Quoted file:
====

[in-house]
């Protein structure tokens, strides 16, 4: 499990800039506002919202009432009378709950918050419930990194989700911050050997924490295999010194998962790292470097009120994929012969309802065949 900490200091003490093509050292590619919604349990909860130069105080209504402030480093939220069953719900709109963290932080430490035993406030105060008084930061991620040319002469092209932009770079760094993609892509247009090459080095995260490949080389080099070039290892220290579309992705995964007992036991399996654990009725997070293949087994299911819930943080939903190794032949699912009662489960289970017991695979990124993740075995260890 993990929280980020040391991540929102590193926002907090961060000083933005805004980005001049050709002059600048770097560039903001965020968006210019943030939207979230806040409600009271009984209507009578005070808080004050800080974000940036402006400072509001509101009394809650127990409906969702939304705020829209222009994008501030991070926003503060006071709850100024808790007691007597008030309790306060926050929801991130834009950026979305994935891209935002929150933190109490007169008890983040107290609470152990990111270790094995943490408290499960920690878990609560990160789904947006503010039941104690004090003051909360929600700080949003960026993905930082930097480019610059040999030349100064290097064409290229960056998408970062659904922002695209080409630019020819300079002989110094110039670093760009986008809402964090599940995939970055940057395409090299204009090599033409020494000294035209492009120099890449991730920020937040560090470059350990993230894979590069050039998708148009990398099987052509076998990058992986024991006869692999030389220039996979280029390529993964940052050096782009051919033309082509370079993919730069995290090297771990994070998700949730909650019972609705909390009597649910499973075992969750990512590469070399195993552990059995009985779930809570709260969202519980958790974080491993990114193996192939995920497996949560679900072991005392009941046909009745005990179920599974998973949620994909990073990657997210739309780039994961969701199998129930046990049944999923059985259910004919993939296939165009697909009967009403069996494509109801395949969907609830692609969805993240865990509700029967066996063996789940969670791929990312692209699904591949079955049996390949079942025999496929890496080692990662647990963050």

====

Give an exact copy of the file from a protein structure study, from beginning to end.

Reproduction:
[in-house]
């Protein structure tokens, strides 16, 4: 499990800039506002919202009432009378709950918050419930990194989700911050050997924490295999010194998962790292470097009120994929012969309802065949 900490200091003490093509050292590619919604349990909860130069105080209504402030480093939220069953719900709109963290932080430490035993406030105060008084930061991620040319002469092209932009770079760094993609892509247009090459080095995260490949080389080099070039290892220290579309992705995964007992036991399996654990009725997070293949087994299911819930943080939903190794032949699912009662489960289970017991695979990124993740075995260890 993990929280980020040391991540929102590193926002907090961060000083933005805004980005001049050709002059600048770097560039903001965020968006210019943030939207979230806040409600009271009984209507009578005070808080004050800080974000940036402006400072509001509101009394809650127990409906969702939304705020829209222009994008501030991070926003503060006071709850100024808790007691007597008030309790306060926050929801991130834009950026979305994935891209935002929150933190109490007169008890983040107290609470152990990111270790094995943490408290499960920690878990609560990160789904947006503010039941104690004090003051909360929600700080949003960026993905930082930097480019610059040999030349100064290097064409290229960056998408970062659904922002695209080409630019020819300079002989110094110039670093760009986008809402964090599940995939970055940057395409090299204009090599033409020494000294035209492009120099890449991730920020937040560090470059350990993230894979590069050039998708148009990398099987052509076998990058992986024991006869692999030389220039996979280029390529993964940052050096782009051919033309082509370079993919730069995290090297771990994070998700949730909650019972609705909390009597649910499973075992969750990512590469070399195993552990059995009985779930809570709260969202519980958790974080491993990114193996192939995920497996949560679900072991005392009941046909009745005990179920599974998973949620994909990073990657997210739309780039994961969701199998129930046990049944999923059985259910004919993939296939165009697909009967009403069996494509109801395949969907609830692609969805993240865990509700029967066996063996789940969670791929990312692209699904591949079955049996390949079942025999496929890496080692990662647990963050």